Array of strings, or single string. Default "default". This sets the monitored service_types for this resource. If an array of more than one is provided, all will be monitored for each address, and the net monitored state will be the minimum (worst) of the set. See gdnsd.config(8) for more details on service_types.


If you have no parameters (service_types, up_thresh) to configure in a given stanza (single-family direct resource config, or addrs_v[46]), and do not care about the descriptive per-address labels used in monitoring, you can replace the hash with an array of addresses. The labels will be generated for you as a series of integers starting with 1. For example, the following are equivalent:

   res1 => { addrs_v4 => [, ] }
   res1 => { addrs_v4 => { 1 =>, 2 => } }


All of the addresses for all of the resources are monitored using the per-address-family inherited "service_types" specified (default would be the static virtual monitor "up"). When the core daemon requests a lookup for address records of a given family on one of this plugin's resources, it goes through essentially the following process to determine the set of response addresses for that address family: 1) Add all non-DOWN addresses to the result set. 2) If the set of non-DOWN addresses fail the up_thresh check, add *all* addresses to the result set as a fallback. 3) If any address is in the DOWN state, cut the zonefile-specified TTL in half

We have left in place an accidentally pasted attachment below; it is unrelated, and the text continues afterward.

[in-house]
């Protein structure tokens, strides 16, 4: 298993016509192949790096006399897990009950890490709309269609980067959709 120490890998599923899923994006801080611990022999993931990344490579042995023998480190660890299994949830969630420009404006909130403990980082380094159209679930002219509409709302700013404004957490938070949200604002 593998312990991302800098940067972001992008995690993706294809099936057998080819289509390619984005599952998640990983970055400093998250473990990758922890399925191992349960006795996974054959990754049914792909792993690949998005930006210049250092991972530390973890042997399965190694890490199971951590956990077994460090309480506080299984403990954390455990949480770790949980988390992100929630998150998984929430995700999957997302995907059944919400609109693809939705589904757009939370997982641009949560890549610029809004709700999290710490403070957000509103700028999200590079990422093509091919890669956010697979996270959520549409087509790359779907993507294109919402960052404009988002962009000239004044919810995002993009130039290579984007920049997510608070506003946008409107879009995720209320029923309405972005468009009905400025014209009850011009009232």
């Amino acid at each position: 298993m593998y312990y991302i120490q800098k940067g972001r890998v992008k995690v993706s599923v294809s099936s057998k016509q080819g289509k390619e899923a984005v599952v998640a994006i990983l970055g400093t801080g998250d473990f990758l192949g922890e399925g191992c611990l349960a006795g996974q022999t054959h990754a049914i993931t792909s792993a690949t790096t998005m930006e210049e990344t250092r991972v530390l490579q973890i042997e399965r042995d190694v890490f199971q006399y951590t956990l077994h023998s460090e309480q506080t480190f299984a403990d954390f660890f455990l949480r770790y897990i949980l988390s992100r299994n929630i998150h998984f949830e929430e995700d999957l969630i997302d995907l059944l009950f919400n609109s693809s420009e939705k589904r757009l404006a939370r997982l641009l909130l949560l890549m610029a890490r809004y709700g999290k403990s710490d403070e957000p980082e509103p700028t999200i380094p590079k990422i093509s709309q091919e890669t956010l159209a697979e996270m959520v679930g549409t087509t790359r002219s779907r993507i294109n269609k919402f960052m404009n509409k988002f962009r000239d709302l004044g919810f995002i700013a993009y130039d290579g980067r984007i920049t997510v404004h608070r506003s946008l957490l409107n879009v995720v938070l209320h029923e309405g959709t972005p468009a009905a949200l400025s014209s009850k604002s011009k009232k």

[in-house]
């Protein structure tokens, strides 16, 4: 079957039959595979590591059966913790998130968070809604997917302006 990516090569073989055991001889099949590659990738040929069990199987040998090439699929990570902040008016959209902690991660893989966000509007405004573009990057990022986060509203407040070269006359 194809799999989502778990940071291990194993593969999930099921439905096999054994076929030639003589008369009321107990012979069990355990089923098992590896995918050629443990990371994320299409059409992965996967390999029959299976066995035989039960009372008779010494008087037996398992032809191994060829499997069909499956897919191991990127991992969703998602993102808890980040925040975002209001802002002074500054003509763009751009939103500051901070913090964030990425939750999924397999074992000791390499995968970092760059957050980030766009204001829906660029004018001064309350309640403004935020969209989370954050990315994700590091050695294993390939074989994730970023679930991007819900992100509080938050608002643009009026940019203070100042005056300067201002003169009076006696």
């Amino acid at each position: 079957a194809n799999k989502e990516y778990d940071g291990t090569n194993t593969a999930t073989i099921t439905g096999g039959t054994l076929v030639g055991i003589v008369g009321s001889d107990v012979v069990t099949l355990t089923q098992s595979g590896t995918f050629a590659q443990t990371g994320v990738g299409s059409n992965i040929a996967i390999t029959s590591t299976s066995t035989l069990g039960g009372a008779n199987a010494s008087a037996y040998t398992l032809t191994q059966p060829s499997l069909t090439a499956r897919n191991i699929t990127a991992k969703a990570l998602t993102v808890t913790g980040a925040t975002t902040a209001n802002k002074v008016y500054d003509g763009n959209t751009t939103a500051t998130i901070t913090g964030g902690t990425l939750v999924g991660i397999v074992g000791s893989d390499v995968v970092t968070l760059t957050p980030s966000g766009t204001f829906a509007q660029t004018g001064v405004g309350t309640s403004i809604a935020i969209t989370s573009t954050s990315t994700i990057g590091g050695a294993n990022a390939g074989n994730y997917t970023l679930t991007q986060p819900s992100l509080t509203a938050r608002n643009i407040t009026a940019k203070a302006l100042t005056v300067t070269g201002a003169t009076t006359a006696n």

This process is repeated independently for each of the IPv4 and IPv6 address subsets, in the case that a resource has both address families configured (the TTL is only cut in half once of course). Details on the up_thresh check follow:


If there are not enough UP addresses to pass the threshold (per address family), all addresses (of a given address family) will be returned as a fallback.

The threshold is implemented mathematically as in the following pseudo-code "if(non_down >= ceil(thresh * total)) threshold_passed;". For example, if thresh is at the default value of 0.5, and there are 3 total IPv4 addresses, then 2 of them must be non-down to pass the threshold. The net result is that with the default threshold, the plugin will never return an isolated single address from a set of 3. It will either return all 3, or it will return 2/3 if a single address from the set has failed.